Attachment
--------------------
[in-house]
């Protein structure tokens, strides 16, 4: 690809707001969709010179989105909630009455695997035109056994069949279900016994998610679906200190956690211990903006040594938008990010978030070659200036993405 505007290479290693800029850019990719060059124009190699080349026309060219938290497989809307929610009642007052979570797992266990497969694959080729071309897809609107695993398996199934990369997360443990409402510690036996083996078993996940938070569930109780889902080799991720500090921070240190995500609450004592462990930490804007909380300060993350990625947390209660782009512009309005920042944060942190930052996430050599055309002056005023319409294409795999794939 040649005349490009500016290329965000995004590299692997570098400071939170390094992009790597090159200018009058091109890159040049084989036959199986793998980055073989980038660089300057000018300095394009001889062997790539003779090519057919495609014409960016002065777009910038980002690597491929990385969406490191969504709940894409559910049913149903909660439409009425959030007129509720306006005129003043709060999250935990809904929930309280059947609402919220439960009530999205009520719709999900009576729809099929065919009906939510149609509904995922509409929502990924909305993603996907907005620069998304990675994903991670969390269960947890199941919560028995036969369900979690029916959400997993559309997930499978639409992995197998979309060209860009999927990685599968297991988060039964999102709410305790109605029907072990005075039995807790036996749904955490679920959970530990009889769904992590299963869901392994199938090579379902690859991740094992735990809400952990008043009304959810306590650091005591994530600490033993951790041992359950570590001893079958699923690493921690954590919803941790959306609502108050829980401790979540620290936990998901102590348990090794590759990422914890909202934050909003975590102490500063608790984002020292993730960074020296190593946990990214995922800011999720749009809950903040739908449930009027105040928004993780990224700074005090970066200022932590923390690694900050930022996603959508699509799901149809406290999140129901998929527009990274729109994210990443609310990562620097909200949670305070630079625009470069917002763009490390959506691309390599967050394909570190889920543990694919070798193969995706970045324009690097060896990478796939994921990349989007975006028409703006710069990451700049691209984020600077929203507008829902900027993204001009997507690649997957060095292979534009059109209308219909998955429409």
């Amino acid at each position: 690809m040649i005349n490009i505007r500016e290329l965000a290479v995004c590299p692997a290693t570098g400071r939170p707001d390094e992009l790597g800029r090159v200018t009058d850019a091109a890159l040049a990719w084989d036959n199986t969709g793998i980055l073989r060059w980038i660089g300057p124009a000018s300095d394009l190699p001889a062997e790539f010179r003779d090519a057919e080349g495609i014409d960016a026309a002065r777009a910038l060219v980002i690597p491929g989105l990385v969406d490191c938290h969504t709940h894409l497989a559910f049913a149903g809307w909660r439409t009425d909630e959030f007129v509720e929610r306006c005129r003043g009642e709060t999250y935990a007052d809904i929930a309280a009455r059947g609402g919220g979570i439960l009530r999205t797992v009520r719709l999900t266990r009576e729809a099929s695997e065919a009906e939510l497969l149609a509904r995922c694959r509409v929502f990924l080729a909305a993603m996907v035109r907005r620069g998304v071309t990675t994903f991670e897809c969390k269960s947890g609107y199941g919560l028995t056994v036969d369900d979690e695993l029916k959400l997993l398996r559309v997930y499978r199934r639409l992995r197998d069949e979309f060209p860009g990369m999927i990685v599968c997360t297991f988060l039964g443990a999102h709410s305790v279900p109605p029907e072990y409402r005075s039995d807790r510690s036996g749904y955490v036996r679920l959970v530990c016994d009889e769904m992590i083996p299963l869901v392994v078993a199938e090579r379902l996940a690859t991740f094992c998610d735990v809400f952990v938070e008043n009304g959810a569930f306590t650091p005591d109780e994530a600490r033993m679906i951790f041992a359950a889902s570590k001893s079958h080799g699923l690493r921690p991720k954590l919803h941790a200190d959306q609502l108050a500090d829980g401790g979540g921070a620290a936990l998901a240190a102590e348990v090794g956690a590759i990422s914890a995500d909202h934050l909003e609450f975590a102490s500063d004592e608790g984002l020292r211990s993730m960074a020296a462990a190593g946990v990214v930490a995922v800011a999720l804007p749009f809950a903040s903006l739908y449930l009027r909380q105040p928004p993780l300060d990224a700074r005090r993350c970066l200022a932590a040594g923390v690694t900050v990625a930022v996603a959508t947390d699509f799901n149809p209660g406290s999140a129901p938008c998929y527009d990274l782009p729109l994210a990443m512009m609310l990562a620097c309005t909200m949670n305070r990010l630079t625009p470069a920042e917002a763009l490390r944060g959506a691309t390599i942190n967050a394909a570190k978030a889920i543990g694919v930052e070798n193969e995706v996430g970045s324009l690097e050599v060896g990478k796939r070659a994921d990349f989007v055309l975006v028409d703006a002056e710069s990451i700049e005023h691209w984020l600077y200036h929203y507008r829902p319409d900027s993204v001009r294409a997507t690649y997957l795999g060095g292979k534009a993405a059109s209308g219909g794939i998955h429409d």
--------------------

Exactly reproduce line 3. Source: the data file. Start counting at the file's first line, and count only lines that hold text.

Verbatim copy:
């Amino acid at each position: 690809m040649i005349n490009i505007r500016e290329l965000a290479v995004c590299p692997a290693t570098g400071r939170p707001d390094e992009l790597g800029r090159v200018t009058d850019a091109a890159l040049a990719w084989d036959n199986t969709g793998i980055l073989r060059w980038i660089g300057p124009a000018s300095d394009l190699p001889a062997e790539f010179r003779d090519a057919e080349g495609i014409d960016a026309a002065r777009a910038l060219v980002i690597p491929g989105l990385v969406d490191c938290h969504t709940h894409l497989a559910f049913a149903g809307w909660r439409t009425d909630e959030f007129v509720e929610r306006c005129r003043g009642e709060t999250y935990a007052d809904i929930a309280a009455r059947g609402g919220g979570i439960l009530r999205t797992v009520r719709l999900t266990r009576e729809a099929s695997e065919a009906e939510l497969l149609a509904r995922c694959r509409v929502f990924l080729a909305a993603m996907v035109r907005r620069g998304v071309t990675t994903f991670e897809c969390k269960s947890g609107y199941g919560l028995t056994v036969d369900d979690e695993l029916k959400l997993l398996r559309v997930y499978r199934r639409l992995r197998d069949e979309f060209p860009g990369m999927i990685v599968c997360t297991f988060l039964g443990a999102h709410s305790v279900p109605p029907e072990y409402r005075s039995d807790r510690s036996g749904y955490v036996r679920l959970v530990c016994d009889e769904m992590i083996p299963l869901v392994v078993a199938e090579r379902l996940a690859t991740f094992c998610d735990v809400f952990v938070e008043n009304g959810a569930f306590t650091p005591d109780e994530a600490r033993m679906i951790f041992a359950a889902s570590k001893s079958h080799g699923l690493r921690p991720k954590l919803h941790a200190d959306q609502l108050a500090d829980g401790g979540g921070a620290a936990l998901a240190a102590e348990v090794g956690a590759i990422s914890a995500d909202h934050l909003e609450f975590a102490s500063d004592e608790g984002l020292r211990s993730m960074a020296a462990a190593g946990v990214v930490a995922v800011a999720l804007p749009f809950a903040s903006l739908y449930l009027r909380q105040p928004p993780l300060d990224a700074r005090r993350c970066l200022a932590a040594g923390v690694t900050v990625a930022v996603a959508t947390d699509f799901n149809p209660g406290s999140a129901p938008c998929y527009d990274l782009p729109l994210a990443m512009m609310l990562a620097c309005t909200m949670n305070r990010l630079t625009p470069a920042e917002a763009l490390r944060g959506a691309t390599i942190n967050a394909a570190k978030a889920i543990g694919v930052e070798n193969e995706v996430g970045s324009l690097e050599v060896g990478k796939r070659a994921d990349f989007v055309l975006v028409d703006a002056e710069s990451i700049e005023h691209w984020l600077y200036h929203y507008r829902p319409d900027s993204v001009r294409a997507t690649y997957l795999g060095g292979k534009a993405a059109s209308g219909g794939i998955h429409d």